In order to couple the corner connector 146 to the shelving system 10, the outer ridge 158 of the lower lip 156 is placed underneath the bottom surface 26 of any traverse 14 within the shelving system 10 at any point along its length that the user desires. The extended segment 34 of the traverse 14 shown in FIG. 4 is then inserted into the space defined between the outer ridge 158 and the main portion of the lower lip 156. At the same time, the upper lip 154 is inserted into the space defined between the lip 32 and corresponding side wall 28 of the traverse 14 also shown in FIG. 4. The corner connector 146 is then rotated about the traverse 14 until the inner ridge 160 snaps around the opposing or “inner” edge of the bottom surface 26. The entire width of the bottom surface 26 of the traverse 14 is now contained within the bottom lip 156 of the corner connector 146 with the upper lip 154 also snuggly fit into the interior of the lip 32 of the traverse 14.

With the corner connector 146 firmly coupled to the traverse 14, the face 150 of the corner connector 146 is exposed “outward” or to the “outside” of the shelving system 10, namely on the opposite side of the traverse 14 that comprises the shelf plates 20 as seen in FIG. 28. An orthogonal or normal traverse 162 with a traverse end piece 76 coupled to its end may then itself be coupled to the corner connector 146 and the male lip 156 disposed thereon by the same process described above with respect the traverse end piece 76 and bifurcated collar 50. The orthogonal traverse 162, when coupled to the shelving system 10, is in a direction normal or perpendicular to that of the original primary traverses 14. The opposing end of the normal traverse 162 may then be coupled to an auxiliary vertical post 164 as seen in FIGS. 29 and 39 by the same means of traverse end piece 76 and bifurcated collar 50 described above. This process may then be repeated in parallel so as to form a pair or a plurality of pairs of parallel normal traverses 162 as best seen in FIG. 39. A plurality of shelf plates 20 may then be placed on top of the pair of parallel normal traverses 162 thus forming a complete perpendicular shelf 166. Each pair of auxiliary posts 164 also comprises a bottom post connector 16 and a top post connector 18 as disclosed above so as to maintain the structural integrity of the perpendicular shelves 166.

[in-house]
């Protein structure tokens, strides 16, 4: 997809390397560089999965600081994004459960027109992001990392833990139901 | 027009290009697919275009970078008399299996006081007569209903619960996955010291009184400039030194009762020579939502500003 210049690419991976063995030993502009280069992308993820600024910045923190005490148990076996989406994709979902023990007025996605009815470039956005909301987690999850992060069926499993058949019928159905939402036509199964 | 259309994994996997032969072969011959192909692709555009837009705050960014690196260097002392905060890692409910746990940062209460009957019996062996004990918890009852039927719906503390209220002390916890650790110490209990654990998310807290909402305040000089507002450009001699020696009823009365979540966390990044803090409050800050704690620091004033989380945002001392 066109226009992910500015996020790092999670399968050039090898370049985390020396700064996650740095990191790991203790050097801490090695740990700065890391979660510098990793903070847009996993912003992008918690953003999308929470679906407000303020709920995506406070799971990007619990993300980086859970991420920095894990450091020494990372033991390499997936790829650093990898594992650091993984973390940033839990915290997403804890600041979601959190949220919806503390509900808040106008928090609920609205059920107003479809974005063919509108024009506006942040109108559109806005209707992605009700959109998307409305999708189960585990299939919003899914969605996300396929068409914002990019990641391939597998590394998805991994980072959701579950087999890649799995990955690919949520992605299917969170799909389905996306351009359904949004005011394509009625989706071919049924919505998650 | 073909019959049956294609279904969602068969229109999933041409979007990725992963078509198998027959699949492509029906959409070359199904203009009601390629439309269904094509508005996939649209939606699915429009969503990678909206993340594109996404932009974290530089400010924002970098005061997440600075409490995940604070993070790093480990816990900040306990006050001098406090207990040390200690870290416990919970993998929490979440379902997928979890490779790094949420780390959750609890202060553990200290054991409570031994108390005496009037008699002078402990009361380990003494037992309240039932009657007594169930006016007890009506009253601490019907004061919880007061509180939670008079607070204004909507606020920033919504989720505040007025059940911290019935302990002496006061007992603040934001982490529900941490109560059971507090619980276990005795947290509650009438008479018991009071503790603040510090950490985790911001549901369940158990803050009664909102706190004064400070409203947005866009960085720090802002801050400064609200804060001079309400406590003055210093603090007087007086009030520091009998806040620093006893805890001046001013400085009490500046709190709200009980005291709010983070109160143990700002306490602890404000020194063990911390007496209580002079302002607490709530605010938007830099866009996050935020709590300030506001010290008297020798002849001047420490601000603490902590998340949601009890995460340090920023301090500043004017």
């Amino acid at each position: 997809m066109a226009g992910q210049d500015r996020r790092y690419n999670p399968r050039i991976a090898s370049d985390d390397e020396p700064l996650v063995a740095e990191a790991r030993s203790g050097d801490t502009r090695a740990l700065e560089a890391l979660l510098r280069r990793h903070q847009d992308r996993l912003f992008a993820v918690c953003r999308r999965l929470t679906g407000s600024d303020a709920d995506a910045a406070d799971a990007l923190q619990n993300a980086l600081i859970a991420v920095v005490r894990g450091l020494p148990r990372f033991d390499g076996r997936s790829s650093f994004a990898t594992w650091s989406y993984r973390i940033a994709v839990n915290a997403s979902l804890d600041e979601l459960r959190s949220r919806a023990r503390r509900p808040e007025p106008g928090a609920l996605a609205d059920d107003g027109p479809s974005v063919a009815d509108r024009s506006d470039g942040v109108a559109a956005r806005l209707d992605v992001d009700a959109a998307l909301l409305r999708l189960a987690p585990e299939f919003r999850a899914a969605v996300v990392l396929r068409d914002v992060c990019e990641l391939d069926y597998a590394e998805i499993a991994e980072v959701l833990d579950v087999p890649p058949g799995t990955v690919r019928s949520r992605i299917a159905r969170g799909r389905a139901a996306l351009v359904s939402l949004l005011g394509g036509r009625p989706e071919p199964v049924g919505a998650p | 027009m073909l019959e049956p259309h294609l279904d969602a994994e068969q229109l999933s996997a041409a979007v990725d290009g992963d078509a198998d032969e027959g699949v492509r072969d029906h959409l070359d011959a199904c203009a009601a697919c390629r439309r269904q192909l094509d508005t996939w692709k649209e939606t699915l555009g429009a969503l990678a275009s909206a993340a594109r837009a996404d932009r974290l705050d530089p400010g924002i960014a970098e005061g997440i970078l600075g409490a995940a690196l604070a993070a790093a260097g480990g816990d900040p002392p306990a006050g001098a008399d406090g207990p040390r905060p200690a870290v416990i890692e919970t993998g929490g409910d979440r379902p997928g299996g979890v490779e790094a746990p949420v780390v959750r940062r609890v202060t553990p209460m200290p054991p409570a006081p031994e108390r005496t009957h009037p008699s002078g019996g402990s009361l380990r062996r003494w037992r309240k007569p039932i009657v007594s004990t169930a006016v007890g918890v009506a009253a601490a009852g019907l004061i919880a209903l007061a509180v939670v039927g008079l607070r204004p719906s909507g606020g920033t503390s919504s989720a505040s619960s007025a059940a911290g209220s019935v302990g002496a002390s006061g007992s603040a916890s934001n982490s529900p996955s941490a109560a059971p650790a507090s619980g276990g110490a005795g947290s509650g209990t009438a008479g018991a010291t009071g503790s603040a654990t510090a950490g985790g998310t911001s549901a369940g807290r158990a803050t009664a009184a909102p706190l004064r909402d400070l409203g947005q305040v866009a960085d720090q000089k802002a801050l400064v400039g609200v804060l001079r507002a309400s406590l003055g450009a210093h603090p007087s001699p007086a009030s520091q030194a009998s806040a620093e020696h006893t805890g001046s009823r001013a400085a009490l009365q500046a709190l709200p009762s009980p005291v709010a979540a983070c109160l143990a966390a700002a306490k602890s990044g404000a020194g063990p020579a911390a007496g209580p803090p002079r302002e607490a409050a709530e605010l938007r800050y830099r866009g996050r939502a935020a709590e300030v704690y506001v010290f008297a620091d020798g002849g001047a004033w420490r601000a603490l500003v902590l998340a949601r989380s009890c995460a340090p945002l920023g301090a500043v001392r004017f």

It can be appreciated therefore that the configuration seen in FIGS. 29 and 39, namely at least two auxiliary posts 164 coupled to at least one parallel pair of normal traverses 162, which are in turn then coupled to at least one primary traverse 14, also constitutes a “secondary module.” As discussed above, the secondary module coupled perpendicularly to the primary module may in turn then have any number of additional secondary modules coupled to it in series with the pair of parallel traverses coupled to the posts of the previous secondary module coupled before it. It is in this fashion, namely the capability for any number of secondary modules being linked together in series, that the shelving system 10 becomes scalable and may be extended in one or more perpendicular directions for as far as the user desires. As disclosed above, the secondary module may contain fewer or additional shelf plates 20 or pairs of parallel normal traverses 162 in general that what is shown in FIGS. 29 and 39 without changing the basic meaning of this definition.

In FIG. 29 it is shown that four perpendicular shelves 166, one for each corresponding primary module shelf 22 disposed between the primary posts 12, are coupled between the primary traverses 14 and a pair of auxiliary posts 164, however this example is for illustrative purposes only. It is to be expressly understood that fewer or additional perpendicular shelves 166 may be coupled to the shelving system 10 than what is shown and that the perpendicular shelves 166 may be coupled to the primary traverses 14 at any point along their length, not just at one of their extreme ends as seen in FIG. 29.